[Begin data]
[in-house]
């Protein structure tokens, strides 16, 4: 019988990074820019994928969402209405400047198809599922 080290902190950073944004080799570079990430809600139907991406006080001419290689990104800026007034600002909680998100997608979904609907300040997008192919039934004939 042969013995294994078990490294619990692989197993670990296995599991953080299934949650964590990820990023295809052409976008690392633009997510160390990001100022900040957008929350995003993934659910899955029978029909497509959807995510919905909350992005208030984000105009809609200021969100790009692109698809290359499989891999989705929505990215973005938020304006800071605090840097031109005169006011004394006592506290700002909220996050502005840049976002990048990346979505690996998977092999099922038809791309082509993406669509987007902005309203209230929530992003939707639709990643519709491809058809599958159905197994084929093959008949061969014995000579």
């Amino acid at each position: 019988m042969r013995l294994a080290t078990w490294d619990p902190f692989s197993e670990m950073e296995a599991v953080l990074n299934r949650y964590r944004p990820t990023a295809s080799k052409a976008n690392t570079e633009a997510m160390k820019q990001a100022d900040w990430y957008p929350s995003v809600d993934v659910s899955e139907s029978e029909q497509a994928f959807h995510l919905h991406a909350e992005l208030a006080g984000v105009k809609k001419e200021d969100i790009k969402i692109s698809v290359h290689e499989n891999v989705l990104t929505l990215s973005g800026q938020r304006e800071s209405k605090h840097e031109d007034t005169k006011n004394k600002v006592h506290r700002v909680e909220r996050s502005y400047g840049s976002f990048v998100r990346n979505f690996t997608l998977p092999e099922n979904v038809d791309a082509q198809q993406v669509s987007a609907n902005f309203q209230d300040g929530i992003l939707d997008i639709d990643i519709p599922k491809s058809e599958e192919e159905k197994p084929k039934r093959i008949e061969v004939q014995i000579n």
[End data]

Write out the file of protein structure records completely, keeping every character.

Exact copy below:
[in-house]
């Protein structure tokens, strides 16, 4: 019988990074820019994928969402209405400047198809599922 080290902190950073944004080799570079990430809600139907991406006080001419290689990104800026007034600002909680998100997608979904609907300040997008192919039934004939 042969013995294994078990490294619990692989197993670990296995599991953080299934949650964590990820990023295809052409976008690392633009997510160390990001100022900040957008929350995003993934659910899955029978029909497509959807995510919905909350992005208030984000105009809609200021969100790009692109698809290359499989891999989705929505990215973005938020304006800071605090840097031109005169006011004394006592506290700002909220996050502005840049976002990048990346979505690996998977092999099922038809791309082509993406669509987007902005309203209230929530992003939707639709990643519709491809058809599958159905197994084929093959008949061969014995000579």
């Amino acid at each position: 019988m042969r013995l294994a080290t078990w490294d619990p902190f692989s197993e670990m950073e296995a599991v953080l990074n299934r949650y964590r944004p990820t990023a295809s080799k052409a976008n690392t570079e633009a997510m160390k820019q990001a100022d900040w990430y957008p929350s995003v809600d993934v659910s899955e139907s029978e029909q497509a994928f959807h995510l919905h991406a909350e992005l208030a006080g984000v105009k809609k001419e200021d969100i790009k969402i692109s698809v290359h290689e499989n891999v989705l990104t929505l990215s973005g800026q938020r304006e800071s209405k605090h840097e031109d007034t005169k006011n004394k600002v006592h506290r700002v909680e909220r996050s502005y400047g840049s976002f990048v998100r990346n979505f690996t997608l998977p092999e099922n979904v038809d791309a082509q198809q993406v669509s987007a609907n902005f309203q209230d300040g929530i992003l939707d997008i639709d990643i519709p599922k491809s058809e599958e192919e159905k197994p084929k039934r093959i008949e061969v004939q014995i000579n």